The English were now angry and launched a series of invasions of southeast Scotland later known as the “rough wooing” (presumably by the English child Edward of his Scots infant cousin Mary). The English also sought to change hearts in a different way, bringing Protestant books and Bibles to the Lowlands when they invaded in 1547. These sowed a seed seen after the execution of the Zwingli-influenced George Wishart in 1546, burned at the stake on the orders of Beaton.

The execution prompted a number of nobles to rebel, assassinate Beaton and soon after seize St. Andrews Castle, which they held for a year until they were defeated with the help of French forces. Protestant survivors of the siege included chaplain John Knox, who was among those condemned to serve as galley slaves. In 1549, the defeat of the English with French support led to a regency over Scotland by the queen’s mother. De Guise arranged the marriage of Mary, then about seven, to three-year-old Dauphin Francis, son of Henry II of France. In 1548, the Scottish Parliament agreed to a French marriage treaty and Mary was sent to France to spend the next 13 years at the French court.

The reform proper did not begin until about a decade later and was inspired in part by Knox (1513-1572), a Scottish minister and theologian, considered the founder of the Presbyterian Church. As we have seen, Knox was a slave on a French galley. He escaped to England, then fled from Mary Tudor after she restored Catholicism in England, then went to Geneva, where he met John Calvin, then went to Frankfurt to head an English refugee church there.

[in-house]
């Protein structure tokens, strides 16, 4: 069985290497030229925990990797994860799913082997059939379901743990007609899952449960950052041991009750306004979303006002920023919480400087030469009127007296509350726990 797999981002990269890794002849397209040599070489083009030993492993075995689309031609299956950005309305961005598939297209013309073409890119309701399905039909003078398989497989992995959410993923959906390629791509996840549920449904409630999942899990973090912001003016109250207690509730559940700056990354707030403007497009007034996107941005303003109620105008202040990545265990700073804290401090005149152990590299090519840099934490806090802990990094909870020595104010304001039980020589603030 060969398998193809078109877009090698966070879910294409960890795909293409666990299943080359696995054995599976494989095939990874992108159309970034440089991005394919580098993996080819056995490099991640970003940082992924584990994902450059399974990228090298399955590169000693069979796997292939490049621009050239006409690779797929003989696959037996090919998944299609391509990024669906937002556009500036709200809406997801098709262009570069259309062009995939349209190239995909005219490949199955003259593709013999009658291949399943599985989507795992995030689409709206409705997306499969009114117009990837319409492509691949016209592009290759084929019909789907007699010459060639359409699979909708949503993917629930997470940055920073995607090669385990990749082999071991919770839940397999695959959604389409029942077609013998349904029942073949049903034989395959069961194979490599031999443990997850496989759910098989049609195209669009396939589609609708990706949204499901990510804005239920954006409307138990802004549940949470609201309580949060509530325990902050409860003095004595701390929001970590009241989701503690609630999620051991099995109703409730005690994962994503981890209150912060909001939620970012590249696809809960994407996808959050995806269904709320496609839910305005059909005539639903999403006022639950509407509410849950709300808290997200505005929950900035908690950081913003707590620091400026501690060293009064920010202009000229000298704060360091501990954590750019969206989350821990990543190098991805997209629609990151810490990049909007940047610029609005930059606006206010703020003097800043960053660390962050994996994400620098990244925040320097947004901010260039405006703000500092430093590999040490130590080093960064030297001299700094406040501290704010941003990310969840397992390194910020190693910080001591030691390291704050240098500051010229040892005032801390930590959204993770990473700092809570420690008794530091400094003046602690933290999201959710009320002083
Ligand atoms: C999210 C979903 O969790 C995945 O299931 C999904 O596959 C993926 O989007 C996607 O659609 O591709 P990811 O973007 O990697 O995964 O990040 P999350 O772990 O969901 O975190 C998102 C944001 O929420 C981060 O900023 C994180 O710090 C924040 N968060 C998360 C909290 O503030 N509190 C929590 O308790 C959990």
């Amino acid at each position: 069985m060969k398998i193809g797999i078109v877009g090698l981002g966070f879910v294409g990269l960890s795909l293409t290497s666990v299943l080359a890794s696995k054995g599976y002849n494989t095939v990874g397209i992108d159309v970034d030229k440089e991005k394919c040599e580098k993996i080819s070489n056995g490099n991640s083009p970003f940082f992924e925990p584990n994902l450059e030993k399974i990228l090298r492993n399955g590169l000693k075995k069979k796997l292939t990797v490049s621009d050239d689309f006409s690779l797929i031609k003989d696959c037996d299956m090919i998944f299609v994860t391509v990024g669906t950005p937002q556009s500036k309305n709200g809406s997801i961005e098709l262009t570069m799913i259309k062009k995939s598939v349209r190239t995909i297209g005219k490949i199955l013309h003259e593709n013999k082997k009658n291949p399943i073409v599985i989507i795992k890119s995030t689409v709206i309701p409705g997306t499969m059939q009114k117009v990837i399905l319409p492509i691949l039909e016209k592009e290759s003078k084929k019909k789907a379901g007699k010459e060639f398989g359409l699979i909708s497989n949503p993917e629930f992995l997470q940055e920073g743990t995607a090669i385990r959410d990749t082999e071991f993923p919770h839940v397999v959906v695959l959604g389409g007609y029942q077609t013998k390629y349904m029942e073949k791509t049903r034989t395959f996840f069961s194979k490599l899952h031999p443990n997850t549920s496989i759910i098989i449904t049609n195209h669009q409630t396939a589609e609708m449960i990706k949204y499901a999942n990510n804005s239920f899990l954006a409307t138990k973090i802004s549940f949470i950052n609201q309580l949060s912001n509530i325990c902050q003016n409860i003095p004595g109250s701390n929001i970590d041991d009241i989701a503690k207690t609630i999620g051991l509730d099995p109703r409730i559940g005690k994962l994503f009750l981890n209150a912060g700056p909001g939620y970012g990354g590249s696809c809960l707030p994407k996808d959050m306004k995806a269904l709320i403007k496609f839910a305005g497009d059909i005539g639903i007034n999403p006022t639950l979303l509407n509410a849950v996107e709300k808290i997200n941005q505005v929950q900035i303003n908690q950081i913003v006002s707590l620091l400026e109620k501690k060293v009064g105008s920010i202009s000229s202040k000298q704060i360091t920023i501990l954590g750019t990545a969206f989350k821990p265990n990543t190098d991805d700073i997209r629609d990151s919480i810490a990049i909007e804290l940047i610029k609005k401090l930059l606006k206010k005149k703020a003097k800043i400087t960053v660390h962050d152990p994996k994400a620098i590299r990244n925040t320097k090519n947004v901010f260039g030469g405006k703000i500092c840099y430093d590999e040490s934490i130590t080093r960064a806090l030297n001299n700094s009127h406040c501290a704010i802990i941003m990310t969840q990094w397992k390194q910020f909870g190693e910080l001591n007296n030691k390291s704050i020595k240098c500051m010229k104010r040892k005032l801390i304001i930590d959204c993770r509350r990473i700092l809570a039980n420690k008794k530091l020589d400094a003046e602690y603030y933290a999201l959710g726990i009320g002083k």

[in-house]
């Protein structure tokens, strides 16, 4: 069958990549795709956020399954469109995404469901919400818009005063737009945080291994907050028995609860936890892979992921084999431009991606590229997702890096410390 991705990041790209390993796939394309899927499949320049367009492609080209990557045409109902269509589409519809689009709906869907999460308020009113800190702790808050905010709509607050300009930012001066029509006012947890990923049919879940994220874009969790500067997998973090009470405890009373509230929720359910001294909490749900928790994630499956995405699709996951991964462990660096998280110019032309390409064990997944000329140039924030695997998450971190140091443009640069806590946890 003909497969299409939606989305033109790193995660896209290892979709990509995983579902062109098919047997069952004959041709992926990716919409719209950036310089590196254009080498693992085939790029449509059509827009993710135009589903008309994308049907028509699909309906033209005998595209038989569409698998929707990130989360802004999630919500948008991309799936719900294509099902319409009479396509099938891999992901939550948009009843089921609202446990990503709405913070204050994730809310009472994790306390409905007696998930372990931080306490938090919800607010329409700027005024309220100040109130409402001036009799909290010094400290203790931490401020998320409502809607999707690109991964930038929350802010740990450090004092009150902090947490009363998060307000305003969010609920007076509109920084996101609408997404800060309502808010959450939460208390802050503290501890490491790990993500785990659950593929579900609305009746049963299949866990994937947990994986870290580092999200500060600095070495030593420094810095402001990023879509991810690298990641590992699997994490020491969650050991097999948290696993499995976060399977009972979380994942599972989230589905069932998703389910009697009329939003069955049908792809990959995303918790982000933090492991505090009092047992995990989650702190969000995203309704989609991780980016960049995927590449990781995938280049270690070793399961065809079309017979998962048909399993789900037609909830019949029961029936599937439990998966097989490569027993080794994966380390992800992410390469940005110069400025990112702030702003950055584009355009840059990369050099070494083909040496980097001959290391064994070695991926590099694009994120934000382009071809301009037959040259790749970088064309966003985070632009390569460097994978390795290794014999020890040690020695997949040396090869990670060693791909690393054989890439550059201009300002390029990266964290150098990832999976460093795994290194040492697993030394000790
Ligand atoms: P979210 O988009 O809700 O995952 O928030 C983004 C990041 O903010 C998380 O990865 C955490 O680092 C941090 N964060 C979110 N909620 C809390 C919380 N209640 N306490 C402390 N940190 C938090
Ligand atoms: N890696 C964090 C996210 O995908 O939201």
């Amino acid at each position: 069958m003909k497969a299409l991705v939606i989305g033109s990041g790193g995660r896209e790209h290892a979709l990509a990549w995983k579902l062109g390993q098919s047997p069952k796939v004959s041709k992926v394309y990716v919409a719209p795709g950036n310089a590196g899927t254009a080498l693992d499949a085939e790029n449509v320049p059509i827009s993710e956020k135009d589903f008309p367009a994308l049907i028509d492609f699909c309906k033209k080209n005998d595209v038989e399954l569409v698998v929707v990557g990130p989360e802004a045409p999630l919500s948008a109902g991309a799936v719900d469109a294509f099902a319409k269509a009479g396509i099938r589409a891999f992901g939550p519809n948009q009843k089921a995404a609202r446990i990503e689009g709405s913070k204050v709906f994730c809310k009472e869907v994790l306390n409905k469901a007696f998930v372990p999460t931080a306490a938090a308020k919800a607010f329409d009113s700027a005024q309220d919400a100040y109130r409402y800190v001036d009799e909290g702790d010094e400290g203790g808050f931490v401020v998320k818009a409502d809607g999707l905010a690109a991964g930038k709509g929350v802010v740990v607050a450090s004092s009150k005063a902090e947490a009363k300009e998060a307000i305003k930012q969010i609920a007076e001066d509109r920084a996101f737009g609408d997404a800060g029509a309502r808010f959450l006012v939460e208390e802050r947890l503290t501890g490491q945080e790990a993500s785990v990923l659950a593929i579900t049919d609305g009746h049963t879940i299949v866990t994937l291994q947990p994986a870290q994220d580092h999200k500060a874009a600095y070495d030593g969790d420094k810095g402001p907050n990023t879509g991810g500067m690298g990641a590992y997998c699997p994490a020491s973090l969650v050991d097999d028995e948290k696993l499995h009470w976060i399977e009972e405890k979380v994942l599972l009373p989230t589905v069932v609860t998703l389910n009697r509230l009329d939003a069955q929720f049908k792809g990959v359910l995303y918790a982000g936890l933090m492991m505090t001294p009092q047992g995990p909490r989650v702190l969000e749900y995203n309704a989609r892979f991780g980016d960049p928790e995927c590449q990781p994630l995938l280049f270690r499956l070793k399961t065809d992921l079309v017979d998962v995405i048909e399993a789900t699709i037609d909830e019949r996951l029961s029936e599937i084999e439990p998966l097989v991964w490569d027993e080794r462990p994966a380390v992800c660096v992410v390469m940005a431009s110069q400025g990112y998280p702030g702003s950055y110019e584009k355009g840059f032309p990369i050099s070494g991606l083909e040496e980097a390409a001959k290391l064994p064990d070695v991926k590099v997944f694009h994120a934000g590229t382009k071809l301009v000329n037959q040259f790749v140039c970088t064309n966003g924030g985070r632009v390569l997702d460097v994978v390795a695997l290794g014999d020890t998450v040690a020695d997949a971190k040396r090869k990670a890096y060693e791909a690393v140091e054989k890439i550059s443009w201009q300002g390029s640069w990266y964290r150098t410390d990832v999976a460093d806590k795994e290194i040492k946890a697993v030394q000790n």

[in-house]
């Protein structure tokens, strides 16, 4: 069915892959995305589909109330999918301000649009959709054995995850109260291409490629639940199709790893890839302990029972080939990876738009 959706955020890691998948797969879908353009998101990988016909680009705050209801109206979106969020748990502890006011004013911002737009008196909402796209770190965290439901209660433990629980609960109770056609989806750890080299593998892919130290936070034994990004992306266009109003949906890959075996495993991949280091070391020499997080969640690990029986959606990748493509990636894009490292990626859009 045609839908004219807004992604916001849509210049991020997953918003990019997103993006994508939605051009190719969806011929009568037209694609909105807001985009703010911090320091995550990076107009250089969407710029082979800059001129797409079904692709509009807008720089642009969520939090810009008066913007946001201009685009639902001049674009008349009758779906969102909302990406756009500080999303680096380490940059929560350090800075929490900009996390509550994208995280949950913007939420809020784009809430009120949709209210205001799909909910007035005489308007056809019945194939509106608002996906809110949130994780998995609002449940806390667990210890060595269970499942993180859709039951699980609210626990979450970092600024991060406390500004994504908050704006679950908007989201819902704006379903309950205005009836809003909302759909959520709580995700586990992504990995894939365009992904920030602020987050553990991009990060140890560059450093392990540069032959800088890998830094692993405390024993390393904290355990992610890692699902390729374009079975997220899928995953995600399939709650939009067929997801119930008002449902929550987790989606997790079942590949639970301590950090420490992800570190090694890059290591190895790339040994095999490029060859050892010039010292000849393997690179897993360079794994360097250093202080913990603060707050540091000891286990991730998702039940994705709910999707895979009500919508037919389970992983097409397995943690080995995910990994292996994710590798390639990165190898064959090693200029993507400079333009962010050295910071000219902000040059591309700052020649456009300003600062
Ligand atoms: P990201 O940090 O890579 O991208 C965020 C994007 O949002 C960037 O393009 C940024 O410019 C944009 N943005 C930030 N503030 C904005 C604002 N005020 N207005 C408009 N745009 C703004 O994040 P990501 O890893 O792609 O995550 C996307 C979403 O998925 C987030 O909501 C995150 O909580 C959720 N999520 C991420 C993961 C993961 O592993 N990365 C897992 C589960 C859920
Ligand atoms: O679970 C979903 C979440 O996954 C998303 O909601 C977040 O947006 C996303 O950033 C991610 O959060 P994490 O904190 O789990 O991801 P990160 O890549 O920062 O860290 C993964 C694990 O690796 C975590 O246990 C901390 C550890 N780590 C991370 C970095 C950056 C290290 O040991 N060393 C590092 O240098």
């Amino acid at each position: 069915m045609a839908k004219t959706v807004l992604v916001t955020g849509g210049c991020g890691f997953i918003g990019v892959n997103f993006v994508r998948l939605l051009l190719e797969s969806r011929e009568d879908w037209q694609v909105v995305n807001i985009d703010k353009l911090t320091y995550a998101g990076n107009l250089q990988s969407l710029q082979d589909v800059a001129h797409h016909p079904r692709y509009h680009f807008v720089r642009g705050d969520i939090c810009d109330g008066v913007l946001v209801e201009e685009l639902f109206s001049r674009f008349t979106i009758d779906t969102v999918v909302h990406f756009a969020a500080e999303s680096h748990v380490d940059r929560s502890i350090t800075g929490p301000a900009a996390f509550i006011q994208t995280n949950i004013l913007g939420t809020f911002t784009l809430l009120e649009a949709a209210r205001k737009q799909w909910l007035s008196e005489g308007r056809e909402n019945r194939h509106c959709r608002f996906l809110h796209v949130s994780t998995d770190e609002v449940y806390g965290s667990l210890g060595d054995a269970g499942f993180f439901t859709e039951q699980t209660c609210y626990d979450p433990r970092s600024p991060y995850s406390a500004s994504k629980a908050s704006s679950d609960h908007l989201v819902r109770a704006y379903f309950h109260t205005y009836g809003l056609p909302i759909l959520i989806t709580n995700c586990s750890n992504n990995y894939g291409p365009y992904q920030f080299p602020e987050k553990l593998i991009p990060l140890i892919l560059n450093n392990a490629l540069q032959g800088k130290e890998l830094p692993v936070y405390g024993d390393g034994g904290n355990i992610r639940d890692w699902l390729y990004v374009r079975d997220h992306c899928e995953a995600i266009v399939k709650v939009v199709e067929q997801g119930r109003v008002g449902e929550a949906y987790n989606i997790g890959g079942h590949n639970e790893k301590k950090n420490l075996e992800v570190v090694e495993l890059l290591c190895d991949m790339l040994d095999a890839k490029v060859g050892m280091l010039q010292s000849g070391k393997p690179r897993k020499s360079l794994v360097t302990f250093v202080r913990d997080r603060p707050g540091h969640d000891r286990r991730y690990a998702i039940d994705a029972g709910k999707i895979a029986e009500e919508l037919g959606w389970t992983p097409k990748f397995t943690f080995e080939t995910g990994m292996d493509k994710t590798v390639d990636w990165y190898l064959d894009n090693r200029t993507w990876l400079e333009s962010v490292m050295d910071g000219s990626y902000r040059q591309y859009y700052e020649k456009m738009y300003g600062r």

From Calvin, he learned of Reformed theology and the presbyterian polity, a form of church governance so named for its ruling presbyters or elders (from the Greek presbyteros, originally meaning old man, a term used in the apostolic era for a priest).

Under this polity, local churches are governed by a body of elected elders known as a session, consistory or church board. Groups of churches report to a higher assembly known as the presbytery, above which are synods. The system represents a rejection of the episcopal hierarchy of bishops, priests and deacons, which has New Testament roots; unlike its offshoot, the congregationalist polity, local churched are not independent.

Knox was initially in accord with the development of the Church of England under Cranmer, but later broke with it over his development of a new order of service, which was eventually adopted by the reformed church in Scotland.

Back in Scotland in 1559, Knox had set himself against the regent.